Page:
Ritt also came to realize that, at least part of the reason why viewers admired Hud Bannon, was because Paul Newman was just too handsome:
“Most effective bastards are like that. Otherwise they’re not effective. They have to be very attractive and very charming.”
The irony here is that Paul Newman wasn’t always considered the definition of sensual charm and masculinity. Director Josh Logan, who directed a young Paul Newman in his 1953 Broadway debut, told Paul that he’d never make it as a leading man because “he didn’t carry any sexual threat at all.”
Paul Newman Gains "Sexual Threat"
As Hud proved, for Paul Newman, “sexual threat” came with age.
He may have been a heartthrob before 1963, but it was Hud that made Newman the coolest and most desirable male star of his time.
And he was pushing forty.
As Newman biographer Shawn Levy aptly puts this fascinating aspect of Paul’s youthful appeal that came with age [aff. link]:
“[Newman] had the vigor and appeal of youth—which, ironically, he hadn’t quite had, or at least hadn’t been aware that he had, back when he was young.”
Newman’s appeal became increasingly evident during location shooting in Texas, when his motel was repeatedly raided by co-eds from a nearby junior college. Girls knocked at Paul’s door at all hours, hoping to catch a glimpse—or more—of him.
But it wasn’t just the co-eds who swooned: women of all ages went crazy for Newman. Some even tried to climb through the motel trancoms to reach him. When changing motel rooms didn’t work, the local police was called to restore order. One officer observed that:
“If it was teenagers I could see it. But it ain’t. It’s grown women, too…Somethin’ like this comes to town and you find out just how crazy the public is.”
Paul Stays True to Joanne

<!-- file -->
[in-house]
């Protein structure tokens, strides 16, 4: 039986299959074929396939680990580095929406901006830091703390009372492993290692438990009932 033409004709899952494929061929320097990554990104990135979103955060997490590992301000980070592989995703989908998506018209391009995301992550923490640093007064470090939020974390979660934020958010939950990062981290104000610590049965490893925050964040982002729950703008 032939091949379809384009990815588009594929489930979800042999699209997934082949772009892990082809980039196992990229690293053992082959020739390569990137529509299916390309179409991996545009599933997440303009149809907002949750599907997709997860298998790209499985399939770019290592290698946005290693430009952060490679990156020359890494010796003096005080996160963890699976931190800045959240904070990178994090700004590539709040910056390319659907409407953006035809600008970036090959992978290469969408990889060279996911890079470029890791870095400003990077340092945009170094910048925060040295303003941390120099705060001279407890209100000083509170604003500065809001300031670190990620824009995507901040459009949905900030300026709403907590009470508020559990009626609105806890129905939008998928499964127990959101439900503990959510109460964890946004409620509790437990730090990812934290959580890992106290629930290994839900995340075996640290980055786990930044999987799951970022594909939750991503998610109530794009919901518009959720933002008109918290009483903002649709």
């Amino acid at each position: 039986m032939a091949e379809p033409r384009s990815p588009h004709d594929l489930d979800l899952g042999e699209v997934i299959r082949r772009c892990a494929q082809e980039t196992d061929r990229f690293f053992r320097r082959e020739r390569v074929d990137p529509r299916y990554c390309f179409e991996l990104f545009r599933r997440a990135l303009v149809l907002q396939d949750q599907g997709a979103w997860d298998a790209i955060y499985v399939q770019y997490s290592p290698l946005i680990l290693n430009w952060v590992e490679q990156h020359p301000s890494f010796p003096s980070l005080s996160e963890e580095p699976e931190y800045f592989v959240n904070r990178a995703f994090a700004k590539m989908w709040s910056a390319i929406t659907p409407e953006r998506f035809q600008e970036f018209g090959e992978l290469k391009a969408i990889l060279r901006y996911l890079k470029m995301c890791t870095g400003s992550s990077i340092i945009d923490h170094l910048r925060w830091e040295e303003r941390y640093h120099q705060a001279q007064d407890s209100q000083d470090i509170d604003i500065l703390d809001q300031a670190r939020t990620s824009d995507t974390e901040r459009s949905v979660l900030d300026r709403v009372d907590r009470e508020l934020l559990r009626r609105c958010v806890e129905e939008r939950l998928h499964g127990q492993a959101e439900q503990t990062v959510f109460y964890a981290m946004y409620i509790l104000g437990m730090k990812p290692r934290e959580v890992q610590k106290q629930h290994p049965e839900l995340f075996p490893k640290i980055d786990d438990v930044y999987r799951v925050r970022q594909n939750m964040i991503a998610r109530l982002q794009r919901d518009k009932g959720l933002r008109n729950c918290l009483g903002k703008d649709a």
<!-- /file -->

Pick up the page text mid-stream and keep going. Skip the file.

Despite the hyperactive female attention, Paul remained refreshingly modest. As Newman himself said at the time:
“Some of the fan mail I’m suddenly receiving makes me blush. I’m as sexy as a piece of Canadian bacon.”
Mystified Hud crew members observed as Paul repeatedly turned a blind eye to the endless rounds of women who threw themselves at him. There was only one woman in Paul Newman’s life, his wife, Joanne Woodward.
"He Really Loves His Wife"
And Joanne knew it. At home with the kids while her husband filmed in Texas, Joanne was confident in the relationship she and Paul had built over nearly five years of marriage. It wasn’t always easy being married to a heartthrob, but Joanne trusted her husband. As she shared in a 1969 interview:
“I’ve long since adjusted to my husband’s status as a superstar and a sex symbol. The only place I’m a sex symbol is at home, and I’m very lucky that my husband thinks I’m sexy. I don’t worry about women who come on strong with him, because I know what he thinks of them.”
It was also clear what Paul thought of Joanne. During filming of 1960’s Exodus, director Otto Preminger voiced what countless others would observe through the Newmans’ 50-year marriage:
“He’s an oddity in this business. He really loves his wife.”
Patricia Sweeps the Awards with Hud
After its May release, critics almost unanimously raved about Hud. Patricia Neal in particular was praised for her fine work. Though Hud was just Pat’s fifth feature film in the past decade, it was clear that her skill as an actress had only grown through the years. As New York critic Thomas Wiseman put it:
“Patricia Neal, as the one woman immune to Hud’s malignant charm (having been inoculated against his type by past experience), manages very well the tricky business of being stand-offish, recalcitrant without being priggish, and enticing without being a tease. One must lament the fact that she is so rarely in films.”
To Pat, it was an unexpected honor when she was named best actress by the New York Film Critics, the National Board of Review, and the British Academy of Motion Pictures:
“I was genuinely surprised by the attention I received. I knew I had turned in a good performance and secretly hoped that Alma would get me more work, but I was unprepared for accolades. Not that I thought they were wrong.”
Despite the influx of attention and awards, Olivia was never far from Patricia’s mind. In memory of her daughter, Pat coordinated a special fundraiser showing of Hud not far from her English countryside home. The proceeds from the event were sent to an orphanage in Bari, Italy.